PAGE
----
By Brittany Stovall for Growing Oregon magazine
Travel along Oregon’s agritourism trails, which are mapped out exploration destinations, and you will experience a journey into the heart of the state’s rural agricultural community. Fresh foods, local dining, Oregon culture and charismatic farmers await those who take on these paths.
“It’s our goal to inspire locals and visitors alike to share in this passion for food and farms that’s infused into the culture of our state,” Carey says. “The bounty of Oregon is unmatched with our award-winning wine, beer and food.”
She notes that Oregon tourism is a $10.8 billion industry, generating more than 105,000 jobs in the state.
“Travel Oregon promotes Oregon as a place where visitors can have authentic experiences – especially with makers and producers of incredible artisan foods and beverages,” Carey says. “We, along with our partners throughout the state, have helped to create and promote food and agricultural trails. Trails provide a clear path to explore a niche area of the culinary scene in our state, whether it’s artisan cheese, incredible craft brews, or farms where you can visit and experience the working landscape.”
Wild Rivers Coast Farm Trail
To get a taste of what’s farm-fresh in Oregon, explore the Wild Rivers Coast Farm Trail, which grew out of the Travel Oregon Rural Tourism Studio program. Featuring 11 farms, food businesses and farmers markets from Bandon to Port Orford, the trail offers many experiences ranging from U-pick blueberries, plant nurseries and a local diner serving food from nearby fields and farms, as well as a full-service farm complete with a farm stand, U-pick and CSA (Community Supported Agriculture) baskets, and much more.
“Our Farm Trail is filled with interesting locals who love this area of the southern Oregon Coast; it’s the place they call home,” says Cathy Boden of the Eat Fresh & Local Action Team, a group that spearheaded the creation of the trail. The Action Team encourages local businesses to support local food as a way for tourists to experience the area. “Many of our farms have been in the same family for 100 years. These folks love sharing what they know about our area, which is deep in history. Port Orford is the oldest town site on the Oregon coast.”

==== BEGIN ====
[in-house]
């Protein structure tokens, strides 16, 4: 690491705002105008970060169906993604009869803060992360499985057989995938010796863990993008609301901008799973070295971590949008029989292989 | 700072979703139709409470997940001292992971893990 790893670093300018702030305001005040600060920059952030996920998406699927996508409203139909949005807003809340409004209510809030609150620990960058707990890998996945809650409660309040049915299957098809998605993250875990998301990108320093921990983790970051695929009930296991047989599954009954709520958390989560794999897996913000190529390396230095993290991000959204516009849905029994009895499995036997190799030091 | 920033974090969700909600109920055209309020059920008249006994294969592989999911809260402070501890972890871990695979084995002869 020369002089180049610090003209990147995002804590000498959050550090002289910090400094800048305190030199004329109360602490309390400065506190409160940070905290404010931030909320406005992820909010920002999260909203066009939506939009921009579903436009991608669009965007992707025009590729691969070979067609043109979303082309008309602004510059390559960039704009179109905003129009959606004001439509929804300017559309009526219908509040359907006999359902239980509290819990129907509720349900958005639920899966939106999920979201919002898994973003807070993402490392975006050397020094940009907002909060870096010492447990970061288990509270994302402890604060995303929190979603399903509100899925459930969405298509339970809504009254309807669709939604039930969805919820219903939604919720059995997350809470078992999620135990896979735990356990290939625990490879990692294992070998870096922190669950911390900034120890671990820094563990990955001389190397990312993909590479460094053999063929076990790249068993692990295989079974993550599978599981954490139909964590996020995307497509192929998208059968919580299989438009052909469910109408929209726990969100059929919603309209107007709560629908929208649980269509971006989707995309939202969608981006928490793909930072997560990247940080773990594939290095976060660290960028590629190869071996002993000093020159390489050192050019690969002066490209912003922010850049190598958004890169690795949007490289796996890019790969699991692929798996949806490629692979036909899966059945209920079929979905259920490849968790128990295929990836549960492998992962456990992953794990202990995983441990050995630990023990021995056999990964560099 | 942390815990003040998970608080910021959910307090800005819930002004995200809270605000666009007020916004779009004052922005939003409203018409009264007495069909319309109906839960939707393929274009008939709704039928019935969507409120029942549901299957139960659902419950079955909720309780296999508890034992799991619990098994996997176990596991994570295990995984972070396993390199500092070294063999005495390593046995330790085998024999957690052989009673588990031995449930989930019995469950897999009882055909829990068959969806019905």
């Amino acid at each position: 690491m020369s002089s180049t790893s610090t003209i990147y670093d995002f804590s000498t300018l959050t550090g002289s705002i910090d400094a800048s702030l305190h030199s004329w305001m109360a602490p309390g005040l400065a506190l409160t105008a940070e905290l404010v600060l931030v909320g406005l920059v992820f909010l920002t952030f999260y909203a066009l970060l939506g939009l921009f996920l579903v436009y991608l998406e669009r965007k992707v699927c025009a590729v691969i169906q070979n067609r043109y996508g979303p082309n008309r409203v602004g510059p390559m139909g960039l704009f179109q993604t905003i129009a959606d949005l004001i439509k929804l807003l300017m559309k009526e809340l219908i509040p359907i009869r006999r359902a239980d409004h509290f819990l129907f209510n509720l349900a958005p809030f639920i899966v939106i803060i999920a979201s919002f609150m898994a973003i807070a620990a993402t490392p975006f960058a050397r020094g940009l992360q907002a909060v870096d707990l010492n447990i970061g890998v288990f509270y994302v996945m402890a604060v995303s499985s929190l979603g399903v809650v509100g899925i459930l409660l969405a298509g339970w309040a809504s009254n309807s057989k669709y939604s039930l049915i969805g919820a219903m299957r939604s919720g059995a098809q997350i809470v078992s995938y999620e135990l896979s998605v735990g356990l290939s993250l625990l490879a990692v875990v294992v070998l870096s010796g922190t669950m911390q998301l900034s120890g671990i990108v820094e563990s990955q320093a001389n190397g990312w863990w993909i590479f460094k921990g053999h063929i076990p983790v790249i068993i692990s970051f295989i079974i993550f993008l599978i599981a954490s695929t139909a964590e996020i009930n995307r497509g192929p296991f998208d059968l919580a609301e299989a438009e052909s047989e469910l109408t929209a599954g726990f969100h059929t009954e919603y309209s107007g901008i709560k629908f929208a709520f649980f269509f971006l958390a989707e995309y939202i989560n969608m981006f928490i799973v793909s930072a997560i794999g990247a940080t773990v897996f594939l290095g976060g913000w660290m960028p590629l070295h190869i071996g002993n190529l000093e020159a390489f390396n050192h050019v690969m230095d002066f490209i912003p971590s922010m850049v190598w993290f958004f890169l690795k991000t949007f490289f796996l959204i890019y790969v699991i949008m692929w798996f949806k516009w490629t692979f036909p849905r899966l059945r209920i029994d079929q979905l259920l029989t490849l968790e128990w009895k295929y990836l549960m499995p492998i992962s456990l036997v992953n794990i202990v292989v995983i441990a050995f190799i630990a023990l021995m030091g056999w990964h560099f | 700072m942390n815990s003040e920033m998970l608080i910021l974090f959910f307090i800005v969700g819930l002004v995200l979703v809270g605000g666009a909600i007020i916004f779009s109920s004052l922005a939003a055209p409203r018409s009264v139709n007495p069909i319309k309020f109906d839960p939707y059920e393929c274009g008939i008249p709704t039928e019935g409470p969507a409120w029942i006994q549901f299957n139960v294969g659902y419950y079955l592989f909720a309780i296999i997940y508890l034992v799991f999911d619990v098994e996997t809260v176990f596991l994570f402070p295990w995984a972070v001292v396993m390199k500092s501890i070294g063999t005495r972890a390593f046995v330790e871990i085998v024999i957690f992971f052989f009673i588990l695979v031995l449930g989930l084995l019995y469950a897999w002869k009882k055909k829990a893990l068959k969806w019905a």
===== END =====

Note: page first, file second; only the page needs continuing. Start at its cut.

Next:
According to Julie Miller, director of the Bandon Chamber of Commerce, the trail has had a tremendous impact on the area despite just launching in 2015.
“The number of people coming into the visitor’s center at the Chamber asking about the farm trail was really surprising to me,” she says. “This is something the community, local people and visitors have been looking for. They clearly felt the need.”
Actively promoted by the Chamber, the Farm Trail is a milestone for rural areas trying to make their mark in the farm-to-table movement, Miller says.
“We can do our own farm-totable movement here just on a more basic level, and we are proud that we can do this. It’s just the beginning.”
Oregon Cheese Trail
Taking visitors on a tasty adventure through the state, the Oregon Cheese Trail helps enthusiasts explore local cheeses and cheesemakers, as well as restaurants, farmers markets and shops that sell the artisan treats.
Katie Bray, executive director of the Oregon Cheese Guild, which created the cheese trail, says travelers can find 16 creameries open to the public, where delicious cheeses can be tasted and bought.
“As with all of Oregon’s culinary bounty, Oregon’s artisan cheese industry is blessed with an incredible abundance and diversity,” she says. “Our members make cheese with cow, goat and sheep’s milk, with the possibility of water buffalo milk coming soon.”
About the trail’s members, she says, “In addition to being an international group hailing from all over the world, they make cheese with techniques and recipes from places you might expect like France and Italy, but also from Mexico, Argentina, England, Holland, the Alps and more, not to mention all of the original formulas they’ve created right here in Oregon.”
Oregon’s agritourism trails are more than just fresh produce and fine food. For example, glasses are raised across the state along the Oregon Distillery Trail. Proclaimed as the first of its kind in the nation, the trail was formed by the Oregon Distillers Guild to showcase Oregon spirits. It features a variety of tasting rooms, bars, restaurants and liquor retailers to enjoy craft spirits.
“Our rural Oregon communities produce an incredible array of products that are genuinely world class,” Carey says about Oregon’s ag trails. “We are lucky that we only have to travel a short distance from Oregon’s urban areas to have those authentic agritourism experiences.” Explore all of Oregon’s trails at traveloregon.com.